Florence Nightingale Contributions

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Register to read the introduction… She was born on May 12, 1820. She went to Kaiserwerth in Germany to learn about nursing in 1851. In 1853, she was given her first job to reorganize a small hospital in London. She did an excellent job! In 1854, she sailed with thirty four other nurses to Turkey, so that she could help the wounded soldiers. The wounded soldiers called her “Lady with the Lamp” because she spent her nights giving personal care to them. In 1859, Florence published a book called “Notes on Hospitals”, which focused on how to properly run civilian hospitals. In 1860, she opened the Nightingale Training School for Nurses at ST. Thomas Hospital. Florence interviewed and supervised every single student. In 1908, she received the merit of honor by King Edward. At thirty eight years old, she was permanently bedridden and she continued to work from her bedside. She died on August 13, 1910. Florence Nightingale devoted her life to preventing disease and caring for the poor and suffering. …show more content…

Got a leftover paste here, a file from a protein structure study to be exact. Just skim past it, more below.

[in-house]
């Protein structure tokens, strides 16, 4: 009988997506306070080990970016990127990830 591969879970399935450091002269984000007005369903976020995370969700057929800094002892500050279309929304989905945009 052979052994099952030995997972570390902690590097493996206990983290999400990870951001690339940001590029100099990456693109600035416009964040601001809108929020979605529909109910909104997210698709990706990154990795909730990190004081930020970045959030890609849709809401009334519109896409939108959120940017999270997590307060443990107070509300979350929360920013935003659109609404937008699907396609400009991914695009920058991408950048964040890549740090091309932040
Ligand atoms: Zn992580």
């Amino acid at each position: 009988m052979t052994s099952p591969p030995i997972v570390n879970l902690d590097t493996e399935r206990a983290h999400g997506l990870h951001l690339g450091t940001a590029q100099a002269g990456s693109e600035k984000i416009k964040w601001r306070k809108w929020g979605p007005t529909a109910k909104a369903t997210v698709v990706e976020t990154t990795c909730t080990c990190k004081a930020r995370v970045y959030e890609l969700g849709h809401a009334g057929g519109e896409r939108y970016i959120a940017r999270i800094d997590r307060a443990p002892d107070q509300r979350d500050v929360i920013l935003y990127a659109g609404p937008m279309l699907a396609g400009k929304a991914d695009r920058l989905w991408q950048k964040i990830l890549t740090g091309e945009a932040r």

She was born on September 6, 1860. She is the first woman to receive the Nobel Peace Prize. She is also the founder of the Settlement House Movement. She was a charter member of the NAACP. She attended the Rockford Seminary for young ladies and excelled in her studies. Jane and her partner (Ellen Starr) went to Europe and she discovered that social work was her calling. She was the creator, innovator, and the leader of The Hull House. The Hull House offered medical care, child care, and legal aid to the public. It also provided classes for immigrants to learn English, vocational skills, music, art, and drama. In 1893, Jane and her fellow workers went before the state of Illinois to examine laws governing child labor, the factory inspection

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